Human Flower Project

Orrington, MAINE USA

flag flower bed

parker basket thumb
Princeton, MAINE USA

Sunday, September 24, 2006

Oh, What a Lovely Coup

The military takeover of Thailand decorates with forced smiles and flowers.


An armoured vehicle is softened with flowers in Bangkok

Photo: Mike Clarke, for AFP

Taking its cue, perhaps, from the red rose revolutionaries of Georgia (2003), leaders of this past week’s military overthrow of the Thailand government have ordered smiles all around. “Army radio broadcasts are reminding soldiers to be friendly and courteous, especially to children and anyone who wants to take pictures with them.”

Tanks rolled into Bangkok Tuesday night, deposing populist prime minister Thaksin Shinawatra. By Wednesday morning, we were seeing pictures of citizens handing roses to soldiers and pots of chrysanthemums stationed atop artillery. “Many Thais have described this as the friendliest coup this country has ever seen,” says one report, “the last one in 1991 ended with at least 50 pro-democracy demonstrators gunned down in Bangkok.” Thailand has experienced 18 coups since 1932, when its constitutional monarchy began.

One poll shows more than 80 percent of Thai citizens support the military. The all-smiles overthrow has been bloodless so far, and army leaders have promised to restore democratic rule soon. Not good enough, say some.

Several news accounts suggest there really is broad support for the military action, something hard for us in the US to imagine. Though Thaksin Shinawatra is popular in the countryside, middle-class and urban Thais had generally denounced him, and boycotted elections this past spring.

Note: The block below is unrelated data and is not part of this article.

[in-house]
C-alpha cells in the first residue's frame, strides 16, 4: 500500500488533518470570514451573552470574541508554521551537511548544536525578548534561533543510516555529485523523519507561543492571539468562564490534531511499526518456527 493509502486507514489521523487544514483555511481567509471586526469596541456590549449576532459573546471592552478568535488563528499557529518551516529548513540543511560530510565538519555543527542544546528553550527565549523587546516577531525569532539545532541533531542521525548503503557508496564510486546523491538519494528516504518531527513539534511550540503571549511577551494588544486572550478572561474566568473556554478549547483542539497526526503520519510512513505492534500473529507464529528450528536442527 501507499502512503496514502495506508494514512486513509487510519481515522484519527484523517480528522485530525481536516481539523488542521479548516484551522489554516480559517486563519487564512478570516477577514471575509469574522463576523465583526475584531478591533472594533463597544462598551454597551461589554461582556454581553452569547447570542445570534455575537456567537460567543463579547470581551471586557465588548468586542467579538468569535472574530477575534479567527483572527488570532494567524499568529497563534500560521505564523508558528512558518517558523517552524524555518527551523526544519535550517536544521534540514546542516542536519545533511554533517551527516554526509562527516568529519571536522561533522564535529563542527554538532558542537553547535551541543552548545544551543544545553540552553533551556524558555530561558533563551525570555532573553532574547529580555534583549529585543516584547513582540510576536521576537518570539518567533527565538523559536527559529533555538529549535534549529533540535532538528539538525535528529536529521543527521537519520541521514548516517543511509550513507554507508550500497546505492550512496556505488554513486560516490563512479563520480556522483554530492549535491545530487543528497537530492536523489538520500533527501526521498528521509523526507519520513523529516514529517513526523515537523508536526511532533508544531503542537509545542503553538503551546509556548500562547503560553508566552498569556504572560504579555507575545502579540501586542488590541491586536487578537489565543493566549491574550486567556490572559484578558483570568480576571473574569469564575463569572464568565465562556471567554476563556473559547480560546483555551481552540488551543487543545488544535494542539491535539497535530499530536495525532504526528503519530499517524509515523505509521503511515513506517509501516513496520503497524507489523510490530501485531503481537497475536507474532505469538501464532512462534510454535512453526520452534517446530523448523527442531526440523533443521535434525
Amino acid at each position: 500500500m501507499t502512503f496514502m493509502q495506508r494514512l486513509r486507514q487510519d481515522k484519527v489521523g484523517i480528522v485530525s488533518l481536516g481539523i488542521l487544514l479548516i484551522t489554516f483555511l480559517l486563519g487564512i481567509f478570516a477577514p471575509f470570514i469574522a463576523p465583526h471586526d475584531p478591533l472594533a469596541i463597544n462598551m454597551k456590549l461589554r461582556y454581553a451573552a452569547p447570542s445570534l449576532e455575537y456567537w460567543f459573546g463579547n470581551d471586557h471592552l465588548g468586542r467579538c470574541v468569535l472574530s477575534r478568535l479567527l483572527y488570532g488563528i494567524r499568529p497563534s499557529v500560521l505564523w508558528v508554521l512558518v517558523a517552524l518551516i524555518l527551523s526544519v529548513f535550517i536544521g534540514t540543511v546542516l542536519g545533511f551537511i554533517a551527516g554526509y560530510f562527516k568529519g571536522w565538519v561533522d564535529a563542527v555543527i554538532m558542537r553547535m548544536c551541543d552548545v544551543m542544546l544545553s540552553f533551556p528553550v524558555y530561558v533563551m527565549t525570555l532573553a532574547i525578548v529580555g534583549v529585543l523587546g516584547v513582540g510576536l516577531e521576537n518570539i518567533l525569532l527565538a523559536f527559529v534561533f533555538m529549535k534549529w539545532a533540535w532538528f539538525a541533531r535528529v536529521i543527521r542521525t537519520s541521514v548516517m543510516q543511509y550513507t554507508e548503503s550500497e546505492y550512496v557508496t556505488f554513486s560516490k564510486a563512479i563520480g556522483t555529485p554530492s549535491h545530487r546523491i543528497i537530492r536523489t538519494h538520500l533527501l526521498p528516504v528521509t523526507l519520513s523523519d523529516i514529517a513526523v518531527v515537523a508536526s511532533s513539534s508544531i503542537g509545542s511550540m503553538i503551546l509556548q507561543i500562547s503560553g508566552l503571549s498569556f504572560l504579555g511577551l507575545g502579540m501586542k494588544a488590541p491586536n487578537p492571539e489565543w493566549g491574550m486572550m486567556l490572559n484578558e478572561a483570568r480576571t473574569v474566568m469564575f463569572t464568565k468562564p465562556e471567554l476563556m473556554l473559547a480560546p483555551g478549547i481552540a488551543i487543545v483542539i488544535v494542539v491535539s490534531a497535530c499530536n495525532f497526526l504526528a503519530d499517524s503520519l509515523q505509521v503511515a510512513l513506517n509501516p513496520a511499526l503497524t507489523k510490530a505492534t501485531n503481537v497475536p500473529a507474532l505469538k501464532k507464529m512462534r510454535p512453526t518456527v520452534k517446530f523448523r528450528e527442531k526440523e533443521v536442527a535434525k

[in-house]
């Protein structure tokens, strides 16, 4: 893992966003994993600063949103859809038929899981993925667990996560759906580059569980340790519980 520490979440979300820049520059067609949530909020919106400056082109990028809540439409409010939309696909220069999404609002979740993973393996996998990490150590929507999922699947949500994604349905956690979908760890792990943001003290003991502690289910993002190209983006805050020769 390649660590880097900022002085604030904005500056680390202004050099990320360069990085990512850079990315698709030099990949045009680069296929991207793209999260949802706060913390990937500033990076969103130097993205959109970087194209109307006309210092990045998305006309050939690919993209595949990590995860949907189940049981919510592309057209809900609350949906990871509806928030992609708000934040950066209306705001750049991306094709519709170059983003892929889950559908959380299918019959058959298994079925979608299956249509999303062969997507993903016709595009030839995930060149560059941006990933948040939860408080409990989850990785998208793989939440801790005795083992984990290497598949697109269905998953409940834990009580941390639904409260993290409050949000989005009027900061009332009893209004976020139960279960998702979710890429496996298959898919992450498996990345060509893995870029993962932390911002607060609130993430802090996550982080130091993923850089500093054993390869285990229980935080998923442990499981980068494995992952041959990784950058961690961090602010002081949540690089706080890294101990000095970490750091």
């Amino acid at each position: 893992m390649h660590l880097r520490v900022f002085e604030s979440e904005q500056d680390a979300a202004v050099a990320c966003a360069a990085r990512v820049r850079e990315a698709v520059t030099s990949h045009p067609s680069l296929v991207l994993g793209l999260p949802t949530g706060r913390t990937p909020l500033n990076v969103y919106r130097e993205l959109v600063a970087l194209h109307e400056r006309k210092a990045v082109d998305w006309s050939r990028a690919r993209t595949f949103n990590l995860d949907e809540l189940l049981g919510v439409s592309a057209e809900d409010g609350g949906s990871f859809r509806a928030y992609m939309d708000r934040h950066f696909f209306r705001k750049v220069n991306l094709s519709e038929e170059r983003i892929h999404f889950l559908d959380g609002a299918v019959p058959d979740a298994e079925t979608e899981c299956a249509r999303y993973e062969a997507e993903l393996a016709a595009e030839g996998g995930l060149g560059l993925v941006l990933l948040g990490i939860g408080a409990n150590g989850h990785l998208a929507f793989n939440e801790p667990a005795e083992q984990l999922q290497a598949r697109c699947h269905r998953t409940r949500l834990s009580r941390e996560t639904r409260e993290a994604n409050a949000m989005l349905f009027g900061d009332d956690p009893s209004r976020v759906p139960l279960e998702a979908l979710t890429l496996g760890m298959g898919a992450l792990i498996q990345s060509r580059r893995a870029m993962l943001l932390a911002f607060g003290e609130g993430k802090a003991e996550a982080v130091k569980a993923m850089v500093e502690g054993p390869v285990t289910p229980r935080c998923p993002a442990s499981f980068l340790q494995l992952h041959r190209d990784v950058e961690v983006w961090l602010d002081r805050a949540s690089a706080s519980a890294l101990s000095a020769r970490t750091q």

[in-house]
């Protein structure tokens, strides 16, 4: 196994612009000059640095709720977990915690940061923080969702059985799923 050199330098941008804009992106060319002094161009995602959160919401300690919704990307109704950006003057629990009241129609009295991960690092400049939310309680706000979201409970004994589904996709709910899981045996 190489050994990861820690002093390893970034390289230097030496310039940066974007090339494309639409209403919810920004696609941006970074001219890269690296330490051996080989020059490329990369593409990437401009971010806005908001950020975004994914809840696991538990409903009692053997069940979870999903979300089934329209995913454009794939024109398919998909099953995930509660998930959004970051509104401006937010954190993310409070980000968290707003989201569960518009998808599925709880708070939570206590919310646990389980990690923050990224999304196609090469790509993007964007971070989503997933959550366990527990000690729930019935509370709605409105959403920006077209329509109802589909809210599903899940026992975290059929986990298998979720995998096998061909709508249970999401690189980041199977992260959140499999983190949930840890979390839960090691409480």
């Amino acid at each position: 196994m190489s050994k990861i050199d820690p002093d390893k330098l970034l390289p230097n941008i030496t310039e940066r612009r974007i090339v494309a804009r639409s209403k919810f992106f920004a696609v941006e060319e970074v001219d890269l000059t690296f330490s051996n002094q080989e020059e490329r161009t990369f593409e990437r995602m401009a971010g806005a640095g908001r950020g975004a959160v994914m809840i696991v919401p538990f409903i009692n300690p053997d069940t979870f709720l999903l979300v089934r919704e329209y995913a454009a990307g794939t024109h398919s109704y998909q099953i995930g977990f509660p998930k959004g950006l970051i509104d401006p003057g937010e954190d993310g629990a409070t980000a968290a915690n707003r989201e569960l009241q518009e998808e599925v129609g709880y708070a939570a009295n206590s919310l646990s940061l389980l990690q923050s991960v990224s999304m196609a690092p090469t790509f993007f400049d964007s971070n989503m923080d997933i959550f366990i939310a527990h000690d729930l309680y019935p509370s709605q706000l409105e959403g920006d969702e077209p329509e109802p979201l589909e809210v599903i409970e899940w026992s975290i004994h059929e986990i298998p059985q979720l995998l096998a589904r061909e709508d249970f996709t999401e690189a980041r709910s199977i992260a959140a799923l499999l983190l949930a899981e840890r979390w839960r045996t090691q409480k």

imageFloral barricade in Bangkok Wednesday required armed guards, too

Photo: Ed Wray, for AP

Jonathan Head’s story for the BBC, with lingering questions, offers some background. He writes that Thaksin “meddled with the simmering conflict in the Muslim south, putting it under the authority of the police, instead of the army. The result was a disaster and five years later more than 1,500 have died and the central government has lost control of the region. Mr. Thaksin declared a war on drugs, giving police-led death squads licence to kill any suspected dealers. An estimated 2,000 died in that operation. But worst of all, he ignored pleas from the king to moderate his policies. Instead he re-shuffled key military and civil service positions to try to eclipse the old royalist elite.”

Harmony, many commentators have stressed, is prized in Thailand. It’s not just a matter of appeasing tourists, who—outside Bangkok anyway—seem to be oblivious to the coup, but of a deeper cultural ethic, embodied in the nation’s gentle flower-loving king.

We are intently curious to know who supplied the blooms for Thailand’s coup. Did they indeed pour out of a grateful citizenry or, like the army’s mandated smiles, were they presented on command, to soften the hard fact of a totalitarian maneuver?  Are they Thailand’s version of the GW Bush team’s ludicrous banner: “Mission Accomplished”?

Posted by Julie on 09/24 at 11:52 AM
Art & MediaCulture & SocietyPoliticsPermalink